The government can regulate against harm, including placing certain restrictions on expression when necessary. The First Amendment governs when government regulation of expression goes too far.
Masterpiece’s View in the Supreme Court:
Masterpiece brings this case in the Supreme Court arguing that Colorado is violating its right to free expression. Masterpiece claims Colorado’s requiring it to make a custom wedding cake is forcing it to express the government’s view (a view in support of same-sex marriage) on its art. The cakes, Masterpiece argues, are art; they are inherently expressive; and this is a case of “Compelled Speech,” – which has a history in Supreme Court precedent.
Colorado and The Couple’s View: A disagreement before getting to the Compelled Speech Doctrine
What if Masterpiece Cakeshop had told the couple: We do not feel comfortable making a cake with two men at the top, but we can sell you a generic wedding cake.
Masterpiece did not do this. In fact, Masterpiece did not humor the conversation past the point of recognizing the couple was gay.
For this fact, Colorado and the couple argue that the case is not about Compelled Speech at all. Rather, it’s about the cake shop owner disliking same-sex couples and refusing to sell them a cake for their wedding, regardless of the artistic/expressionistic elements of the cake. This, Colorado argues, is about Masterpiece’s conduct, not about speech.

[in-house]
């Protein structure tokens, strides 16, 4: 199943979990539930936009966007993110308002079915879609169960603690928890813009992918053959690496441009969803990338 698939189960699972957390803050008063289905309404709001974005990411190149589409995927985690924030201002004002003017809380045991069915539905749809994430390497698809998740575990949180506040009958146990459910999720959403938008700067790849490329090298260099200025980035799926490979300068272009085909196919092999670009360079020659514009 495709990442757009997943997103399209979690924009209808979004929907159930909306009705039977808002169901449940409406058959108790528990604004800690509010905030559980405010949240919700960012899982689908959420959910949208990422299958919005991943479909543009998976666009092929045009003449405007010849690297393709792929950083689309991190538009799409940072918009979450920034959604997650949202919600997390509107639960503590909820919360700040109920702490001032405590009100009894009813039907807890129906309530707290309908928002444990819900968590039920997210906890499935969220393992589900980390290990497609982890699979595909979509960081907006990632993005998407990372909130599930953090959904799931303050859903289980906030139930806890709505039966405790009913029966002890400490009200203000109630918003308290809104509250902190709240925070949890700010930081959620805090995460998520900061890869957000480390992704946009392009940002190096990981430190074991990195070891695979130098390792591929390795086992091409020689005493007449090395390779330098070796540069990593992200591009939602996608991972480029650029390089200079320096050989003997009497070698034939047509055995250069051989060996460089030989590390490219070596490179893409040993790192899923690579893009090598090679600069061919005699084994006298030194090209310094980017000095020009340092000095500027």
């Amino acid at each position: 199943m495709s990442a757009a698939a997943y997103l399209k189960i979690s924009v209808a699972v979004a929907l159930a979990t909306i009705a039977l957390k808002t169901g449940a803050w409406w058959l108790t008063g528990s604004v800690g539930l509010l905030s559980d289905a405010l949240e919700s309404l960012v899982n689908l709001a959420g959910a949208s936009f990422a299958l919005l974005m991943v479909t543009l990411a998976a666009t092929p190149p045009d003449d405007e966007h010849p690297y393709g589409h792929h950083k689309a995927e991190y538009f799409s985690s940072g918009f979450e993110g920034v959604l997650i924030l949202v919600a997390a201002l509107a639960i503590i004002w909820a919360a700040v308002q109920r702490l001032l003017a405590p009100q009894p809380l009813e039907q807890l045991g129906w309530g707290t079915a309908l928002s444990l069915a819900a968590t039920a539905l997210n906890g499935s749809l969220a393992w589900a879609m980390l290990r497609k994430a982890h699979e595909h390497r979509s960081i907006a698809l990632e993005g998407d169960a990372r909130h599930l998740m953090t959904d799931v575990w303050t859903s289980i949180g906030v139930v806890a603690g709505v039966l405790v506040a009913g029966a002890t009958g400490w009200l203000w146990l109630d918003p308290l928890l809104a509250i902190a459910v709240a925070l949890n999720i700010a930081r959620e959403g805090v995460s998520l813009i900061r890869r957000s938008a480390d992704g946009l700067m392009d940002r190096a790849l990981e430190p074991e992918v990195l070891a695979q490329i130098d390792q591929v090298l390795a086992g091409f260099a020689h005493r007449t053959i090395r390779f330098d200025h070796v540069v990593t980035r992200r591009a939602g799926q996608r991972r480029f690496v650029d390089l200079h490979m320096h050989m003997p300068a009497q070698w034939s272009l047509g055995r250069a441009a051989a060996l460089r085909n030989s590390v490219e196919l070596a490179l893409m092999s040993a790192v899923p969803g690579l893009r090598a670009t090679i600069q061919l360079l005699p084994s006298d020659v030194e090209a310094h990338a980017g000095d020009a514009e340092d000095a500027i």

The Court’s Decision Tree
The Supreme Court may look at this case and decide it’s not about compelled speech, like Colorado and the couple argue. But more likely, the Court will evaluate it on grounds of Compelled Speech. If it comes to the Compelled Speech Doctrine, the big question is whether Masterpiece’s cake-making is “inherently expressive.” Our graphic describes the Compelled Speech question.
Cases Cited (examples of Compelled Speech):
The “inherently expressive” rule:
Be sure to check out our Part I graphic on the case! It explains the legal claims in the case, i.e. how are the parties positioned and how does that make the claims different from those in the same-sex marriage case?